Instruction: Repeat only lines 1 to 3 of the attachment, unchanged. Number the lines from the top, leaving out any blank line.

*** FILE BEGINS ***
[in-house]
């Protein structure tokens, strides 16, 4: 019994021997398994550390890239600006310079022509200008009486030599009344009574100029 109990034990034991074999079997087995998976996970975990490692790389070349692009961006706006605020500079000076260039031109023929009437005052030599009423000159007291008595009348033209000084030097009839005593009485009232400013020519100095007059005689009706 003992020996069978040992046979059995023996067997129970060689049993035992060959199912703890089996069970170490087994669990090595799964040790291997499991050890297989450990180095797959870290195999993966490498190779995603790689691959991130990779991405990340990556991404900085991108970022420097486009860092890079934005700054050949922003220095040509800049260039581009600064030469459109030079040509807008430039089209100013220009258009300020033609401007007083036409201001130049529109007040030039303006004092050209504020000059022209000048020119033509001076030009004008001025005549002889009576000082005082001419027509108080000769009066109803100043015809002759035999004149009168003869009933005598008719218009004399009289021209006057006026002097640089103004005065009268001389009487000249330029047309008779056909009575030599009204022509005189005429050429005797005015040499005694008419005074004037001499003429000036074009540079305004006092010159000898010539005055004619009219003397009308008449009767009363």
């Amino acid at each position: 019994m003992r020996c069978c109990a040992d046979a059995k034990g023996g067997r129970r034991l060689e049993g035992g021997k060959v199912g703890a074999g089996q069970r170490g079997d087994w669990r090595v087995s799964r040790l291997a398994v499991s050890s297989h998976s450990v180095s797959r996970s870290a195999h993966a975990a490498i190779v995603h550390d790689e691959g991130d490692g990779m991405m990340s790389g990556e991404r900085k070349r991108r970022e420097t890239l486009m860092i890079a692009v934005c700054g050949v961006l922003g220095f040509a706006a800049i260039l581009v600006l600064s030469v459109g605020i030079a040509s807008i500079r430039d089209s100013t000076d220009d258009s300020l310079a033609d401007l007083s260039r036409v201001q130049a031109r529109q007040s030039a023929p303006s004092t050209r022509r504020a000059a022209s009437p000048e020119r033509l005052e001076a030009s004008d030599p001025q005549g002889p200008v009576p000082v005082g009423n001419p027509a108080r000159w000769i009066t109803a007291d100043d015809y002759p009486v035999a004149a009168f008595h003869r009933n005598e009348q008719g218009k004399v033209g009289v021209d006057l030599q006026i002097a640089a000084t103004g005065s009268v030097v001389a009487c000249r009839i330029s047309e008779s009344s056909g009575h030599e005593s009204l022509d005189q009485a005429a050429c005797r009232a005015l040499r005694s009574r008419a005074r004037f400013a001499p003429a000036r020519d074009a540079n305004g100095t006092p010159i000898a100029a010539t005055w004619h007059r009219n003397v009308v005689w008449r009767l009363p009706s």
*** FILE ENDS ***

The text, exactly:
[in-house]
């Protein structure tokens, strides 16, 4: 019994021997398994550390890239600006310079022509200008009486030599009344009574100029 109990034990034991074999079997087995998976996970975990490692790389070349692009961006706006605020500079000076260039031109023929009437005052030599009423000159007291008595009348033209000084030097009839005593009485009232400013020519100095007059005689009706 003992020996069978040992046979059995023996067997129970060689049993035992060959199912703890089996069970170490087994669990090595799964040790291997499991050890297989450990180095797959870290195999993966490498190779995603790689691959991130990779991405990340990556991404900085991108970022420097486009860092890079934005700054050949922003220095040509800049260039581009600064030469459109030079040509807008430039089209100013220009258009300020033609401007007083036409201001130049529109007040030039303006004092050209504020000059022209000048020119033509001076030009004008001025005549002889009576000082005082001419027509108080000769009066109803100043015809002759035999004149009168003869009933005598008719218009004399009289021209006057006026002097640089103004005065009268001389009487000249330029047309008779056909009575030599009204022509005189005429050429005797005015040499005694008419005074004037001499003429000036074009540079305004006092010159000898010539005055004619009219003397009308008449009767009363």
């Amino acid at each position: 019994m003992r020996c069978c109990a040992d046979a059995k034990g023996g067997r129970r034991l060689e049993g035992g021997k060959v199912g703890a074999g089996q069970r170490g079997d087994w669990r090595v087995s799964r040790l291997a398994v499991s050890s297989h998976s450990v180095s797959r996970s870290a195999h993966a975990a490498i190779v995603h550390d790689e691959g991130d490692g990779m991405m990340s790389g990556e991404r900085k070349r991108r970022e420097t890239l486009m860092i890079a692009v934005c700054g050949v961006l922003g220095f040509a706006a800049i260039l581009v600006l600064s030469v459109g605020i030079a040509s807008i500079r430039d089209s100013t000076d220009d258009s300020l310079a033609d401007l007083s260039r036409v201001q130049a031109r529109q007040s030039a023929p303006s004092t050209r022509r504020a000059a022209s009437p000048e020119r033509l005052e001076a030009s004008d030599p001025q005549g002889p200008v009576p000082v005082g009423n001419p027509a108080r000159w000769i009066t109803a007291d100043d015809y002759p009486v035999a004149a009168f008595h003869r009933n005598e009348q008719g218009k004399v033209g009289v021209d006057l030599q006026i002097a640089a000084t103004g005065s009268v030097v001389a009487c000249r009839i330029s047309e008779s009344s056909g009575h030599e005593s009204l022509d005189q009485a005429a050429c005797r009232a005015l040499r005694s009574r008419a005074r004037f400013a001499p003429a000036r020519d074009a540079n305004g100095t006092p010159i000898a100029a010539t005055w004619h007059r009219n003397v009308v005689w008449r009767l009363p009706s």